BY NORM ROSOLEN
Copyright is held by the author.
“MY NAME is Rudolf and I’m an alcoholic”. He gazed out at the crowd and smiled. He felt confident and strong. But he knew that for many in the audience it was their first time at an AA meeting and they probably felt uneasy. “This is my story.” He was ready for it now after six months of sobriety. His voice was raspy and his nose was still bright red — though much better.
“I was a hellion when I was a fawn. I was naturally rebellious. I wasn’t interested in a career pulling a sleigh. I wanted more, I wanted to be the sleigh driver not the puller. The other fawns didn’t think much of that idea so they laughed at me and called me names. So I got into trouble. I looked for a place that would accept me on my own terms.
“I started hanging out at the pool hall and got mixed up with some badass elves. One thing led to another and soon I was drinking and smoking. Santa had made the pool hall off limits to any of his crew, so we were all outcasts. We lived on the fringes and made a living by providing things to the upright goody-goodies that they weren’t supposed to have. The hypocrisy just fuelled my anger even more. And the anger fuelled my drinking. I was on the road to perdition.”
Rudolf’s voice cracked. He still smiled but a tear forced its way to his lower eyelid and he gulped.
“That road was straight downhill. My coat became shaggy, my antlers dull and my nose began to redden and glow. I was living in the park grabbing any bits of grass that I could get just to stay alive until my next drink. I was a teenager then and, because of my glowy nose, an easy target for the other reindeer who used to call me names. Instead of names though, they started heaving snowballs at me. They were wrong to do that but I forgive them. Some of them are my best friends now.”
He heard a sob from the audience. There were Donder and Vixen, who was holding a handkerchief up to her eyes. He smiled at them. Maybe they had learned as much from his misfortune as he had himself.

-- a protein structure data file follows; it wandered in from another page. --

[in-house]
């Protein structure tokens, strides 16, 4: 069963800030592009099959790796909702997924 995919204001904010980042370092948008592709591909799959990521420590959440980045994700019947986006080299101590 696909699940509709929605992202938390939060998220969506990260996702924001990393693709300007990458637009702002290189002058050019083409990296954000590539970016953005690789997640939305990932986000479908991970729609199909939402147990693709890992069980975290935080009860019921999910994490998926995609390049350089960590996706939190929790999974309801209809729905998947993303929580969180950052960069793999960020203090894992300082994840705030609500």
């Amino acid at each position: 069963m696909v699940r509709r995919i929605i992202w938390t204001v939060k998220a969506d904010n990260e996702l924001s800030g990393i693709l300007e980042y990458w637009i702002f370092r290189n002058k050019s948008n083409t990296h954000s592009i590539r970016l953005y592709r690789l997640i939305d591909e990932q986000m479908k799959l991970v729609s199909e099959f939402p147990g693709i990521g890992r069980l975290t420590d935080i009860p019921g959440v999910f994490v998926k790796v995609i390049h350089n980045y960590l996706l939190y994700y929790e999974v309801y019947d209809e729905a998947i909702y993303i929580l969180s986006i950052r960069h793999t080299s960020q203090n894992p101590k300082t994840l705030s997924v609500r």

“They say that you have to hit rock bottom before you can be saved. Well, I sure was at my lowest point. Christmas was coming soon and I saw the reindeer getting decked out, the bags and bags of toys hauled onto the loading ramp and I just wished, wished that I could be redeemed. That I could be part of that noble enterprise. But hell, there was no way. I burned my bridges long ago. No redemption, no chance — then a miracle happened.”
Rudolf looked up at the intensely bright stars that cradled the North Pole and paused. There was silence punctuated by a few scattered sobs. Rudolf saw Santa at the far back wipe his sleeve across his eyes.
“To be honest, I’m no believer in miracles, but whatever you want to call it, a lucky break, someone’s misfortune turned out to be my salvation. I’m sure that most of you remember last Christmas. How could you not? Maybe it was something to do with El Nino, but whatever, it was warm and foggy. Nothing moved. You could walk into a wall six inches in front of your face. That is, everyone but me. The glow from my nose cut right through that fog. A driving light, Santa said later.”
They all knew the story, but this was his telling and they were paying rapt attention. He took a breath and picked up the glass of water to have a drink. He chuckled. It was frozen. He turned it upside down. Good to break the tension. The audience relaxed a notch and laughed along with him.
“The word was out. For the first time in 500 years, Christmas delivery was going to be cancelled. Everybody was yelling and screaming. They were running around bumping into each other until they got near me. Maybe within 100 or 200 feet and they could see. And I could see the answer to Santa’s dilemma. Would they let me in? Would he let me explain it to him? I shouldn’t have worried. Santa knows whose being naughty or nice and that includes reindeer. I watched him walk right towards me with that harness, silver bells and all, and right then and there, I knew that I had been saved.”
The sound started slowly. Some claps, some hoof stomps, a whistle or two and then everyone was cheering. They didn’t need to hear the rest, they knew it all. Rudolf turned and cantered calmly off the platform.